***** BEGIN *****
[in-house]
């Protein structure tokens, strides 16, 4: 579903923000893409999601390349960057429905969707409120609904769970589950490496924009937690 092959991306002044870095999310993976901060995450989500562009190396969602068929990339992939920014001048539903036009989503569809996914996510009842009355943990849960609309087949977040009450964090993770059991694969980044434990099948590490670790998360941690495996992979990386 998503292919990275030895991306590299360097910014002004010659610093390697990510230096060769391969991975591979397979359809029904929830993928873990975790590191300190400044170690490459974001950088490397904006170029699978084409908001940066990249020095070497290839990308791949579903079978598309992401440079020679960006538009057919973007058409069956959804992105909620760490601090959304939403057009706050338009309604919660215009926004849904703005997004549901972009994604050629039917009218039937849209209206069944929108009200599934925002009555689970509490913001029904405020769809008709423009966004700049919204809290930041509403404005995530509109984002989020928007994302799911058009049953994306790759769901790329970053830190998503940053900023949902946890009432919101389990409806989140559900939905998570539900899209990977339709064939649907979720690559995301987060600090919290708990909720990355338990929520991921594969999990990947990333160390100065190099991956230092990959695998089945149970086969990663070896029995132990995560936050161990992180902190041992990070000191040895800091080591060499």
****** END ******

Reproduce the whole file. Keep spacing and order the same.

[in-house]
């Protein structure tokens, strides 16, 4: 579903923000893409999601390349960057429905969707409120609904769970589950490496924009937690 092959991306002044870095999310993976901060995450989500562009190396969602068929990339992939920014001048539903036009989503569809996914996510009842009355943990849960609309087949977040009450964090993770059991694969980044434990099948590490670790998360941690495996992979990386 998503292919990275030895991306590299360097910014002004010659610093390697990510230096060769391969991975591979397979359809029904929830993928873990975790590191300190400044170690490459974001950088490397904006170029699978084409908001940066990249020095070497290839990308791949579903079978598309992401440079020679960006538009057919973007058409069956959804992105909620760490601090959304939403057009706050338009309604919660215009926004849904703005997004549901972009994604050629039917009218039937849209209206069944929108009200599934925002009555689970509490913001029904405020769809008709423009966004700049919204809290930041509403404005995530509109984002989020928007994302799911058009049953994306790759769901790329970053830190998503940053900023949902946890009432919101389990409806989140559900939905998570539900899209990977339709064939649907979720690559995301987060600090919290708990909720990355338990929520991921594969999990990947990333160390100065190099991956230092990959695998089945149970086969990663070896029995132990995560936050161990992180902190041992990070000191040895800091080591060499």